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IV. Stuffing our feelings causes disease.

The cycle of not feeling and stashing and moving on takes hold of us. Since we rarely get to come back and feel the feelings that we stuffed, we begin to feel stuffed. Things start to happen in our lives that we can’t control - our health declines, pain arises, arthritis sets in, we get chronic bronchitis from a cold. Yes, of course we could take the view that we just got a cold and it got stuck. We can make all sorts of reasons for it - we were worn out by pushing hard to complete the last project at work by the deadline, whatever.

But we could also imagine that our body was trying to tell us that we were pushing too hard in myriad subtle ways and that it was inviting us to stop long before we succumbed to the cold. We have largely forgotten how to listen. Or it’s not convenient to do what we know our soft bodies are asking for.

We push until we get what one of my teachers calls “the frying pan to the face”: the illness that stops us, the car accident, the workplace injury, the unexpected relationship end. When we don’t let ourselves feel the feelings, more-or-less when they are happening, this is where illness, as in, not well-ness, not whole-ness, comes from.

Almost all of the time we have not asked for the thing that is hard to feel, hard to digest, hard to hold in our awareness - maybe you lost your job, maybe you find out that your dad has cancer, maybe you witness an accident, maybe an adult who is supposed to care for you abuses you instead. Much of the time these hard things happen when we are children and they change us. They bring us to believe things about ourselves that are not true, but we carry on living as if those things are true: “I am too much, too loud, too hard.” “I have no right to space, to voice, to safety.” “Others are the ones to tell me how I am, who I am, what I can do with my body.”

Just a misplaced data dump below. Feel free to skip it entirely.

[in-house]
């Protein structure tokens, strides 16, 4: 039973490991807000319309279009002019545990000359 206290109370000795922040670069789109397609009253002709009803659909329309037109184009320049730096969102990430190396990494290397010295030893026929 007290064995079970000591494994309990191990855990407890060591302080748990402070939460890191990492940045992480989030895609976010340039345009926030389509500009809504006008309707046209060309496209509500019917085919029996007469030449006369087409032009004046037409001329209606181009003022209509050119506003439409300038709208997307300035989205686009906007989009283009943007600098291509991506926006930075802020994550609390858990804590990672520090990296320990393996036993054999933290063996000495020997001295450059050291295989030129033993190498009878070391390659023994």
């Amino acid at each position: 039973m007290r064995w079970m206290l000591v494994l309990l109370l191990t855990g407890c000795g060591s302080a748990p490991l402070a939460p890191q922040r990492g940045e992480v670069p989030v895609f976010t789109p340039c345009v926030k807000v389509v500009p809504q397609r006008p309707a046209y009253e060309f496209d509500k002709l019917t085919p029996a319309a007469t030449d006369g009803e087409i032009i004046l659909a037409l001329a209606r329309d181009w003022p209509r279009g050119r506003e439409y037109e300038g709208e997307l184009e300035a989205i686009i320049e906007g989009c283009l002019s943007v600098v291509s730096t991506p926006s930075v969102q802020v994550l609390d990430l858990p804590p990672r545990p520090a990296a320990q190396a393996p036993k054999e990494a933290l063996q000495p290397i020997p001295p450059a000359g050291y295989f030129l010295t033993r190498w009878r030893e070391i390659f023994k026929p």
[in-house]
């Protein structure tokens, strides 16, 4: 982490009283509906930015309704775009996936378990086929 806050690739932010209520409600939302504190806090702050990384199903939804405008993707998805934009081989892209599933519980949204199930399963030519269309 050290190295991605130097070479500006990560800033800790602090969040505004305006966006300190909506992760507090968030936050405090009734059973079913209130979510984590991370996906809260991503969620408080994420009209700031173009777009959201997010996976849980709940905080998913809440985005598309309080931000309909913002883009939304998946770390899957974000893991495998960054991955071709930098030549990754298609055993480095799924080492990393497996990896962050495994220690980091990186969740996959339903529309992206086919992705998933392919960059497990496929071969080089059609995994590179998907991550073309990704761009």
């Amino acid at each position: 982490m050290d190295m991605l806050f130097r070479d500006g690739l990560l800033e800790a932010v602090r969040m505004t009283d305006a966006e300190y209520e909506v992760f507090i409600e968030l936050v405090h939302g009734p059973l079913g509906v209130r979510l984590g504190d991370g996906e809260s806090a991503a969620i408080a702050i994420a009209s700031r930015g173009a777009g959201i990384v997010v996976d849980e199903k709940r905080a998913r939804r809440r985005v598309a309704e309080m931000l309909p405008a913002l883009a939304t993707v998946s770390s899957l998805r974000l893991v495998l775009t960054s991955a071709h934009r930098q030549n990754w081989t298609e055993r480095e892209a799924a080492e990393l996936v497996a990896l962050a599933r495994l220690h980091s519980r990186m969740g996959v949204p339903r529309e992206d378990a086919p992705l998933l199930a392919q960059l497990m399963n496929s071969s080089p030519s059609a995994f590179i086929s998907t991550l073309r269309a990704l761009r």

Most of us carry our version of these categories of beliefs: “ I am too ______________”, “I’m not ____________________ enough”, “When I _______________ something bad happens”

We make a connection between the difficult things in life happening to us and our actions and behaviours. A child’s interpretation of intensely expressed adult feelings will always be, “This is my fault.” We humans are meaning makers and often can’t help looking at life through a personal lens. We will quickly and unconsciously make these difficult experiences into belief systems: “When I get angry, my dad hurts me.” (I can’t be angry, my anger is dangerous and so is expressing it...). “When I fall in love, my partner always cheats.” (I will never find someone who will stay with me, I’m not worth someone’s time, I’m not interesting/beautiful/sexy/smart enough…). “When I get a new job, people give me more than I can handle and I get overwhelmed and lose my job.” (I’m not a good worker, I get stuck with the worst jobs, I will always be miserable at work...).

These things that we believe about ourselves make it even harder to slow down and let ourselves feel the painful or difficult things that we have not taken the time to feel. We get too full and our physical bodies begin to suffer. So does our self-perception.

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